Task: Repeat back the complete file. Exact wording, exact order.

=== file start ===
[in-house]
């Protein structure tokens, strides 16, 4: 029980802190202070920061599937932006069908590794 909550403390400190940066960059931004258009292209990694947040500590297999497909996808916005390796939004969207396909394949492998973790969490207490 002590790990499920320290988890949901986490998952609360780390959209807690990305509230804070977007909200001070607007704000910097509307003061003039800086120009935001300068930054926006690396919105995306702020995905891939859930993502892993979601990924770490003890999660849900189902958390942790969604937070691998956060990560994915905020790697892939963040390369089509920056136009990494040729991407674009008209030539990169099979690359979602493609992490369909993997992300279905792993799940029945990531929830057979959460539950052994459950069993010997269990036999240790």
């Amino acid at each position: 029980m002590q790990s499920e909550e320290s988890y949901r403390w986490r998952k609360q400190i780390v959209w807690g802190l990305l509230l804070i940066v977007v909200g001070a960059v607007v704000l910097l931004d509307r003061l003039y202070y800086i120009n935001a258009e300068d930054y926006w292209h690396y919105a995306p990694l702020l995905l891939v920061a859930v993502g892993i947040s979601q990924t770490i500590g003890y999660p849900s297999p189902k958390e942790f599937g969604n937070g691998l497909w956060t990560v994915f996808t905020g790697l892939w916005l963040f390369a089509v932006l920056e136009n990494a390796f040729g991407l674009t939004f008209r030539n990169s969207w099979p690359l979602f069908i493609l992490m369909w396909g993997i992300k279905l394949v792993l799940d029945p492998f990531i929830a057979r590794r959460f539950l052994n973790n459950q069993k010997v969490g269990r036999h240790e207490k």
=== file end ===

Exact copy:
[in-house]
């Protein structure tokens, strides 16, 4: 029980802190202070920061599937932006069908590794 909550403390400190940066960059931004258009292209990694947040500590297999497909996808916005390796939004969207396909394949492998973790969490207490 002590790990499920320290988890949901986490998952609360780390959209807690990305509230804070977007909200001070607007704000910097509307003061003039800086120009935001300068930054926006690396919105995306702020995905891939859930993502892993979601990924770490003890999660849900189902958390942790969604937070691998956060990560994915905020790697892939963040390369089509920056136009990494040729991407674009008209030539990169099979690359979602493609992490369909993997992300279905792993799940029945990531929830057979959460539950052994459950069993010997269990036999240790």
């Amino acid at each position: 029980m002590q790990s499920e909550e320290s988890y949901r403390w986490r998952k609360q400190i780390v959209w807690g802190l990305l509230l804070i940066v977007v909200g001070a960059v607007v704000l910097l931004d509307r003061l003039y202070y800086i120009n935001a258009e300068d930054y926006w292209h690396y919105a995306p990694l702020l995905l891939v920061a859930v993502g892993i947040s979601q990924t770490i500590g003890y999660p849900s297999p189902k958390e942790f599937g969604n937070g691998l497909w956060t990560v994915f996808t905020g790697l892939w916005l963040f390369a089509v932006l920056e136009n990494a390796f040729g991407l674009t939004f008209r030539n990169s969207w099979p690359l979602f069908i493609l992490m369909w396909g993997i992300k279905l394949v792993l799940d029945p492998f990531i929830a057979r590794r959460f539950l052994n973790n459950q069993k010997v969490g269990r036999h240790e207490k």